2. Best DSLR for documentary filmmaking in 2020
DSLRs are often cheaper than traditional video cameras and they’re gaining popularity among documentary filmmakers because they can shoot images with soft, out of focus backgrounds, isolating the subject and giving a great “filmic” look, especially in sit down interviews where the background is out of focus. Of course, DSLRs have special complications for documentary filmmaking in terms of interchangeable lenses and they can take some time to get used to shooting video on from a run and gun point of view. That said, here’s our pick for the best DSLR for documentary filmmakers in 2020:
Panasonic GH5 (Check reviews & prices)
Holy cow, this is quite a camera. Panasonic started making really solid and respected DSLRs for video with the GH2. With the GH4 Panasonic added 4K video and the GH5 provides even better quality image processing, and an optional (but pricey) XLR interface that plugs into the bottom of the camera, allowing you to connect professional microphones. The Panasonic GH5 records on cheap SDHC or SDXC cards and you can also buy additional batteries cheaply. Note however that unlike many other DSLRs, this camera is a Micro Four Thirds camera, meaning it uses M4/3 lenses made by a variety of manufacturers. One key advantage of the Panasonic GH series has over some of Canon’s cameras is it has a headphone jack and adjustable audio input instead of auto-only audio levels. It’s not surprising that this small and light camera is turning a lot of heads in the documentary filmmaking community.
Check out our recent article titled Why Use Panasonic GH4/GH3 Cameras for Documentary Filmmaking? for more information. Consider the slightly older GH4 model as a budget option with similar technical specifications.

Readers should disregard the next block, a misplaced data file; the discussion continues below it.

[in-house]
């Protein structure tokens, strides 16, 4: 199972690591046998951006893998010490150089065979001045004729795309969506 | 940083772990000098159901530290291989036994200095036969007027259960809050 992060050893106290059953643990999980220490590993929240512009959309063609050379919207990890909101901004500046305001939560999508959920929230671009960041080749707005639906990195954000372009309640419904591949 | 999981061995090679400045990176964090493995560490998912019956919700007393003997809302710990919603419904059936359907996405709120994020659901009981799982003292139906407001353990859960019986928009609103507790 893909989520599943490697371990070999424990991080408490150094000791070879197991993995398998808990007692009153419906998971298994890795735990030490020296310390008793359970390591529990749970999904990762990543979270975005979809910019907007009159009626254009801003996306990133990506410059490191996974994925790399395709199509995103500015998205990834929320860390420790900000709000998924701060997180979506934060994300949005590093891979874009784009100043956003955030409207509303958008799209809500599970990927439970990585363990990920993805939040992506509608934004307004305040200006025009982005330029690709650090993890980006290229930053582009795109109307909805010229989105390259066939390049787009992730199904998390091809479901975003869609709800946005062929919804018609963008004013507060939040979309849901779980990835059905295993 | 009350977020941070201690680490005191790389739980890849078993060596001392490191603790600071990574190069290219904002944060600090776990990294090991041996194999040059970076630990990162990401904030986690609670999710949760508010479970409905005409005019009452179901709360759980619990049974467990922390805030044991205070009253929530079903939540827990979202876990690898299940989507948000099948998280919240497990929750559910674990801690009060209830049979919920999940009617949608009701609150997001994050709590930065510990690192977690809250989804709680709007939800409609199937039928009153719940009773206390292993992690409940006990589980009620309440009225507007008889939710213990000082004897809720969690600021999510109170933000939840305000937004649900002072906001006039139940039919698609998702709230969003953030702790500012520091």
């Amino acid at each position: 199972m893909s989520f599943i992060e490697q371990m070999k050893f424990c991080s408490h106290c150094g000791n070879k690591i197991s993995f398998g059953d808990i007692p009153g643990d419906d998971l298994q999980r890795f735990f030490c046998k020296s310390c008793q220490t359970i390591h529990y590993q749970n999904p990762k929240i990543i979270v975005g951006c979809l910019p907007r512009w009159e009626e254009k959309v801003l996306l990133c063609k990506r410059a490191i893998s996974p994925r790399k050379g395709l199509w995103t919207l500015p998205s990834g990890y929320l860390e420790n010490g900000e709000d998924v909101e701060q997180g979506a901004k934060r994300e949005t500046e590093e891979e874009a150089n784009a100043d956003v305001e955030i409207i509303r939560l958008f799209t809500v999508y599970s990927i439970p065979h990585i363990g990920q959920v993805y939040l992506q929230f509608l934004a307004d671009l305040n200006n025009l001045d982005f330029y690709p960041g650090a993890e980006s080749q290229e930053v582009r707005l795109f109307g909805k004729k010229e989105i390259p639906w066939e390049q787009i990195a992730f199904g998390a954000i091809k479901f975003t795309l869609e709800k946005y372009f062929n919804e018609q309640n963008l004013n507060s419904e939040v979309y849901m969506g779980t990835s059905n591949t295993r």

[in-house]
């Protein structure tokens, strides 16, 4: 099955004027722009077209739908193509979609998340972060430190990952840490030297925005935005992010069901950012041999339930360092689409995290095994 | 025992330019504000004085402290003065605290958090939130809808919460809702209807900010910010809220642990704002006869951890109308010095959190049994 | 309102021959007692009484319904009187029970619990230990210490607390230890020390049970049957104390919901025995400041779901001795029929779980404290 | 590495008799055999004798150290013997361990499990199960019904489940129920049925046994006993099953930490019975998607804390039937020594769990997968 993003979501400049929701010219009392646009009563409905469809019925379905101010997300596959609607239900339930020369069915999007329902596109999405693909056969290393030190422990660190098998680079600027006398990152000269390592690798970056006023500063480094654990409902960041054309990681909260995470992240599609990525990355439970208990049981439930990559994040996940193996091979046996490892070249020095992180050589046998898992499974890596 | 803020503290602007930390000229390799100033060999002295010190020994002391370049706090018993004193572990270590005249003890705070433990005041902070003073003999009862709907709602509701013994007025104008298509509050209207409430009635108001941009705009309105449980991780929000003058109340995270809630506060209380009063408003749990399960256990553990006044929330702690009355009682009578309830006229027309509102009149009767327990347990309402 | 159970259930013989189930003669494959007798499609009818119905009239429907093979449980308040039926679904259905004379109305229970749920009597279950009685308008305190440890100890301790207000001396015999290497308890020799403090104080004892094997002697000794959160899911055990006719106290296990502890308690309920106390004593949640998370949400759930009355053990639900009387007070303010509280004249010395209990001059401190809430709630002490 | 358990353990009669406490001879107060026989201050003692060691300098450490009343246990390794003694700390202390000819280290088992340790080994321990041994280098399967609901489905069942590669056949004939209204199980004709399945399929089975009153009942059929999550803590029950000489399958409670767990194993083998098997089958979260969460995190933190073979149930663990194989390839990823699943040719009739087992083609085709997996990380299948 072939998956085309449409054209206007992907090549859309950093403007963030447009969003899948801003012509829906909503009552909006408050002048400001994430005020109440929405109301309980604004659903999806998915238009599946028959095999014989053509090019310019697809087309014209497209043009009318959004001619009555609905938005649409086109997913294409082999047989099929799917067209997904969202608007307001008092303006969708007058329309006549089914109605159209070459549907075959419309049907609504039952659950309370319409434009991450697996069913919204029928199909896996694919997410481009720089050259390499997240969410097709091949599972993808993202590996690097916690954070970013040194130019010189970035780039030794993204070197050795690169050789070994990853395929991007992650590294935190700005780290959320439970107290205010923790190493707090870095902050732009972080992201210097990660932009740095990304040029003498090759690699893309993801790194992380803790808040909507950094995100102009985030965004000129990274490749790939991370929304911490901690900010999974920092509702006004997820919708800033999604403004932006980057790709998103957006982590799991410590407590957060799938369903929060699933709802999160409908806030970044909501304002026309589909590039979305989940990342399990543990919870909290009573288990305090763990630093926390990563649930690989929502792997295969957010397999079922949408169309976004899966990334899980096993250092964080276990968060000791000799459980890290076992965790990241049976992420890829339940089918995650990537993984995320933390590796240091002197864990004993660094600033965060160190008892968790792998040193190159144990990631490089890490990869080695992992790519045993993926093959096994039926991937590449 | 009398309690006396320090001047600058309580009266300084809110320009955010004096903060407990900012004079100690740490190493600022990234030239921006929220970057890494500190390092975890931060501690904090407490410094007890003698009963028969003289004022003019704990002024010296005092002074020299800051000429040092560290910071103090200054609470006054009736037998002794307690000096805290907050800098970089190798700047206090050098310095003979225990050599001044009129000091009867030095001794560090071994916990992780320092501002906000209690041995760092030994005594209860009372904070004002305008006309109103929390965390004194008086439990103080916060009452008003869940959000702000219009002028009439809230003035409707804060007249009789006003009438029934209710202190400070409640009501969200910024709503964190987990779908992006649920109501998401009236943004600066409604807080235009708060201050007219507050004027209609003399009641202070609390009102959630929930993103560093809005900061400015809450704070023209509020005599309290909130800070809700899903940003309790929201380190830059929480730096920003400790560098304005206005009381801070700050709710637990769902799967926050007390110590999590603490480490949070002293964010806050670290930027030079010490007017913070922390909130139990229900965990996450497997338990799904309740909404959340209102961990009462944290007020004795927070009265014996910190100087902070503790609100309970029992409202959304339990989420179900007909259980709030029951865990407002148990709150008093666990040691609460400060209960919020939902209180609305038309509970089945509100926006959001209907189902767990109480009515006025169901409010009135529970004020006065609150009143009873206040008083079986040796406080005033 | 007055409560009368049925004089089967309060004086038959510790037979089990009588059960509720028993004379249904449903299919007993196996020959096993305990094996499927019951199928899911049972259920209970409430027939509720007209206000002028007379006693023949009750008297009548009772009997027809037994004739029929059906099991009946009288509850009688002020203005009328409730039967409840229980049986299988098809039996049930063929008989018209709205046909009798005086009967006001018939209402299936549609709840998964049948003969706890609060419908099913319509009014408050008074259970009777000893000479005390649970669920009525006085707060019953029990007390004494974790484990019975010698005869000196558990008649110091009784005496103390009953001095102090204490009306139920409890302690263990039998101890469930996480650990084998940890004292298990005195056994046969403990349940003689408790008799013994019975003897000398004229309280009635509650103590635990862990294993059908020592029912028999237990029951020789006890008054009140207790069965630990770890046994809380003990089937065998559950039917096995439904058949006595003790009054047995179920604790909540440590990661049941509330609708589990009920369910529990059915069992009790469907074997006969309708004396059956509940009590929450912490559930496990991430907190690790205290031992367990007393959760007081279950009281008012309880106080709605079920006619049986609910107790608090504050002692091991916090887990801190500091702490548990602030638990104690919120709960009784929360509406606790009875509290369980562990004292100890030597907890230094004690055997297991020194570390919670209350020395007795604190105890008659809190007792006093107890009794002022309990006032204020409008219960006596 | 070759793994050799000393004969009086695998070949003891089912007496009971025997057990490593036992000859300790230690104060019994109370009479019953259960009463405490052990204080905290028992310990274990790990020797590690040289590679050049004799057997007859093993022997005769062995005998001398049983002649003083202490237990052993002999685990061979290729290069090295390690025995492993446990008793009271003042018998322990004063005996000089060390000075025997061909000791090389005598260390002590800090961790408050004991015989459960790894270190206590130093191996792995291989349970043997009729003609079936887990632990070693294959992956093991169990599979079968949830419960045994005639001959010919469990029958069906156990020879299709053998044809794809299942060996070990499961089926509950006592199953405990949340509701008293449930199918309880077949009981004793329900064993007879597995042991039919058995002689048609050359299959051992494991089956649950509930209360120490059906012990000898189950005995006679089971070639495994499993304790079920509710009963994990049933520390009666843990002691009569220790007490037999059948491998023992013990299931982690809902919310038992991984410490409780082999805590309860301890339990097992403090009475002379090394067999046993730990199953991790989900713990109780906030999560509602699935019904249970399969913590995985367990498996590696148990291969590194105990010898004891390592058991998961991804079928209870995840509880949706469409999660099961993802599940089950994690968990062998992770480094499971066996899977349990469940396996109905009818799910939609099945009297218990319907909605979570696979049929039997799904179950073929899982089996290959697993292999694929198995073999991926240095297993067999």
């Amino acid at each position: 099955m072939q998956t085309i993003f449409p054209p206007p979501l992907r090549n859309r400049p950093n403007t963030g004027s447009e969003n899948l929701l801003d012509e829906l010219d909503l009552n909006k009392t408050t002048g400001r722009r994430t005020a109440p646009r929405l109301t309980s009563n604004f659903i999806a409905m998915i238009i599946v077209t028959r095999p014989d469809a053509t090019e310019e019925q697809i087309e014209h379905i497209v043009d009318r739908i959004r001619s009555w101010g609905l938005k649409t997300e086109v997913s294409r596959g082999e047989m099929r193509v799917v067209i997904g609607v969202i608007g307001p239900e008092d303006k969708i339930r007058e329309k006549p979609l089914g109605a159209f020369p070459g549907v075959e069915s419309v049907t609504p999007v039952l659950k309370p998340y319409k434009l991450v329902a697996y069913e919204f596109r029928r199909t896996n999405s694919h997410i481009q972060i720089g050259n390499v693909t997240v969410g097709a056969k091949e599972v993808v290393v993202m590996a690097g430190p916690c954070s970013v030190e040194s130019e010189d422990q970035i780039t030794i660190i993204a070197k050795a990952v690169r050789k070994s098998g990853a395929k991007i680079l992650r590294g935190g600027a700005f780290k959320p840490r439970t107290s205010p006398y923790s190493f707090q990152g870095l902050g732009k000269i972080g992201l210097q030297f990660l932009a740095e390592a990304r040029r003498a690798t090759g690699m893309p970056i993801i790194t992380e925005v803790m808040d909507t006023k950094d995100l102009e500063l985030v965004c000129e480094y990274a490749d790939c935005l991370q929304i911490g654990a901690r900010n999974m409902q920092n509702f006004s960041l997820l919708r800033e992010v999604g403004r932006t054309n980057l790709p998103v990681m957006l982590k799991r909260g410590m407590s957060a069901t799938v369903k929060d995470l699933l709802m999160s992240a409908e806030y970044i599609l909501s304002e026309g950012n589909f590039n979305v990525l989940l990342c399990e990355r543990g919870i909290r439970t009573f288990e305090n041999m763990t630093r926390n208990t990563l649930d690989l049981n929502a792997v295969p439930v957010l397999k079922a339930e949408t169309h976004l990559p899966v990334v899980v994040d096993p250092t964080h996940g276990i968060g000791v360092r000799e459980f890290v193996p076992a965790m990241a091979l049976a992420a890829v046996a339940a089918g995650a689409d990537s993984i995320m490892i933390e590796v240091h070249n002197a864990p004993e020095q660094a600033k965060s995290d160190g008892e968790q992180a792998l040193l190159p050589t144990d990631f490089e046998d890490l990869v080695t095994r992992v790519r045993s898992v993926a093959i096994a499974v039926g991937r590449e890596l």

Runner up for best documentary filmmaking DSLR in 2020:
Sony a7S II (Check reviews & prices)
The Sony a7S II is a newer camera than the GH4 and it doesn’t have quite as well a developed accessory ecosystem yet, but it may dethrone the GH4K as the go-to DSLR for documentary filmmakers in 2020. Why? The a7S II offers an extraordinarily good low light sensor, which can be crucial when you’re shooting with available light, as many documentary filmmakers find themselves doing.
3. Best Crossover DSLR-Traditional Video Camera Hybrid
The last category of documentary filmmaking camera is the DSLR-traditional video camera hybrid. What are these strange beasts? They combine the interchangeable lenses and large sensors of DSLRs (which provide soft background images) with the run and gun ergonomics and XLR audio input capabilities of traditional video cameras. If we had to bet, we would say that these crossover cameras are the way of the future– at least for now. They tend to be pricy-er than either of the above options, and understandably so, but they may represent the best option if you can afford it.
Canon EOS C100 Mark II (Check reviews & prices)
The Canon C100 (and its bigger and more expensive C300 brother) is a formidable documentary filmmaking camera. It combines Canon’s professional EF mount lens lineup, with XLR inputs and flexible articulating LCD screen and a handgrip (and a handle too for that matter). The C100 shoots up to 1080p in AVCHD on SDHC while its bigger brother, the C300 shoots MPEG-4 up to 4K on either SD cards or Compact Flash cards. Unlike DSLRs, these cameras also feature HDMI output ports like traditional video cameras, allowing you to hook up larger external monitors or even solid-state media recorders like the Atomos Ninja, which allows you to record straight in formats like ProRes 422 with better very little compression and higher color accuracy than AVCHD. The accessory ecosystem for the C100/300 is already well developed and these cameras are even popular among narrative/fictional indie filmmakers, so you can be sure it will be well supported for quite a long time.
Runner up for best hybrid documentary filmmaking camera in 2020:
Canon XC10 4K Professional Camcorder (Check reviews & prices)
The Canon CX10 is a relatively new traditional video camera-DSLR hybrid that is probably going to shoot some great documentary films. While it doesn’t have an interchangeable lens like the Canon C100/300 do, the XC10 does offer 4K at an affordable price, and its large sensor allows for some gorgeous imagery. It also offers extremely high bitrate recording (up to 305 megabits per second in 4K resolution), meaning properly exposed images will look gorgeous. It doesn’t offer XLR inputs but you can easily pick up a DSLR XLR input adapters to add XLR ports.